Giovinco’s omission could hurt MLS’s player recruitment
Sebastian Giovinco has been left out of the Italy squad ahead of the 2016 European tournament. Of course, most US soccer fans know this since Major League Soccer has been up in arms over his omission, or at least Antonio Conte’s comments.
Giovinco played a small role, if any, in Italy’s qualification for this summer’s finals. Yes, he has been brilliant at Toronto, scoring 57% of their goals in 2016. However, Giovinco hasn’t played against the same level of talent as others selected in Conte’s provisional 30-man squad.
As James Horncastle pointed out in a recent article, the likes of Emanuele Giaccherini and Ciro Immobile both returned to Italy as their chances of making the squad waned. After returning, both have been selected for the provisional roster until Conte culls the castoffs.
The level of competition can’t be overlook in MLS. Tactics, skills and development are far behind those of Europe. Giovinco is the best player in the league, but he would be unable to duplicate his current form for top-tier teams in Europe. Although many will argue that point; Simon Borg, Landon Donovan or random fans, it can’t be denied that MLS’s talent level isn’t equal to the top leagues in Europe. Despite the level improving, it isn’t close right now.
Italian Andrea Pirlo made a great point this week in an interview in which he spoke about MLS’s level of play.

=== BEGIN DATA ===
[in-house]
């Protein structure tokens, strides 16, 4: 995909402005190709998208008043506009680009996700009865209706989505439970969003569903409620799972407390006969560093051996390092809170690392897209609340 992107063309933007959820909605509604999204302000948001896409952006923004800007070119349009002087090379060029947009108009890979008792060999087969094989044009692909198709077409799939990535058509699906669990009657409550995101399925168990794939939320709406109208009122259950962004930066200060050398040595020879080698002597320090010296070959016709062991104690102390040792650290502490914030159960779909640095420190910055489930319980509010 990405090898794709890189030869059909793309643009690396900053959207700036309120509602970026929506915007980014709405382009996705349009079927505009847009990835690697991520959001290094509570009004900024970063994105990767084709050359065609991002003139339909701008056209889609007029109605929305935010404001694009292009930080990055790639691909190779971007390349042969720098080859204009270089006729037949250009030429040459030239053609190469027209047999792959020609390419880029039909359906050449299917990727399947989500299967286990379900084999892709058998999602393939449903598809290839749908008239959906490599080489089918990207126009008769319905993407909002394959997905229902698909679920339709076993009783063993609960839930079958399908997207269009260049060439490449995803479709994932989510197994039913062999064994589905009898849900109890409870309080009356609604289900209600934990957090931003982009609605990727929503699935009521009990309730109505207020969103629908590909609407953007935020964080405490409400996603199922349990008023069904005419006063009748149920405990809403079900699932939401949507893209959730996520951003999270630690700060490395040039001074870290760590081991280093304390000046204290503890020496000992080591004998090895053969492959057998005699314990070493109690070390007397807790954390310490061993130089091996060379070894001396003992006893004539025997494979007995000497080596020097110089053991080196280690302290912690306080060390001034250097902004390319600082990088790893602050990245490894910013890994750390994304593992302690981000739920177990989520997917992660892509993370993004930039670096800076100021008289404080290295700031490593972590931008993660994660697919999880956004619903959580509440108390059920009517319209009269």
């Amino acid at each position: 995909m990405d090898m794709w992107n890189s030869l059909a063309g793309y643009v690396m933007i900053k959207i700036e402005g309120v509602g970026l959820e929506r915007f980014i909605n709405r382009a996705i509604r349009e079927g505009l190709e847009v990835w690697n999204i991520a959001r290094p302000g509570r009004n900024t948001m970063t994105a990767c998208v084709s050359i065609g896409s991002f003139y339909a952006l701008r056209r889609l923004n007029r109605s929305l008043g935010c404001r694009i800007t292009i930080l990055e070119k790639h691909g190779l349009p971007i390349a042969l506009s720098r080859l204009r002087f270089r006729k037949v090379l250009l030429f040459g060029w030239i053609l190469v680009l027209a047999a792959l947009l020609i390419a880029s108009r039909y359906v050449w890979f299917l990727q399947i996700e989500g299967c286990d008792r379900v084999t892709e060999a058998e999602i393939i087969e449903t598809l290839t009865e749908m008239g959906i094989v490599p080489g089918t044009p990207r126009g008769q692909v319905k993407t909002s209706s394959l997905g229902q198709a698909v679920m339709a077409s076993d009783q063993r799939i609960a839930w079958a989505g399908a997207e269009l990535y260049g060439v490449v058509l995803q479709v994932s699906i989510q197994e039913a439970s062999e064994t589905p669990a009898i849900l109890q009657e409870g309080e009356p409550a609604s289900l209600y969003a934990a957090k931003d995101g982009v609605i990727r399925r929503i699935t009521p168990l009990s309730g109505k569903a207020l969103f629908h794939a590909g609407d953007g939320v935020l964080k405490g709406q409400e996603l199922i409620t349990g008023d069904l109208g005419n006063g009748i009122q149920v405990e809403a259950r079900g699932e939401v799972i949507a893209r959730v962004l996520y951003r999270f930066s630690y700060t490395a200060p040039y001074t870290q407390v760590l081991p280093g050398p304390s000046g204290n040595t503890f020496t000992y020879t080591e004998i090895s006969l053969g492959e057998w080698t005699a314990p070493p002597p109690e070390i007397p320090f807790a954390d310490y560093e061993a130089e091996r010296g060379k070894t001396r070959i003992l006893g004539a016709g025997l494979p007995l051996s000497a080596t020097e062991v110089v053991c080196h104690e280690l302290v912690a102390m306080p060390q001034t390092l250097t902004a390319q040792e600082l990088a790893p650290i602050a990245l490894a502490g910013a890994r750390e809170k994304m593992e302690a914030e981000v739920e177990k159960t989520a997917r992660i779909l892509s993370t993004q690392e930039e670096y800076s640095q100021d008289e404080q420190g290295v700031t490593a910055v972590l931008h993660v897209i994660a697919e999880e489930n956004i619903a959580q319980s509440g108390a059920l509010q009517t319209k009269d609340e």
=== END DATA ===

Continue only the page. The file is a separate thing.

“They pick them and they train them in much more than just running,” Pirlo stated. “They train them in stopping the ball. Here that doesn’t happen.
“So when a young man becomes a professional in the United States he still has some gaps that need to be filled when playing on the field”
Giovinco had a great two-year spell at Parma from 2010-11, during a time when Parma finished 12th and 8th, respectively. His time at Juventus, before and after Parma, were less than stellar. The competition amongst places in Turin kept him out of the Juventus squad. That type of competition and skill is what Giovinco would face at the Euros, if he got into the Azzurriside.
The biggest problem for MLS is Conte’s criticism of the league will hurt player recruitment this summer. The league needs more players of Giovinco’s ilk: skillful, competitive and most importantly in his prime. The league needs less 30-something designated players and more players like Giovinco. If players are thinking about joining MLS, Conte’s omission of the Italian is another reminder that they must join at their own risk.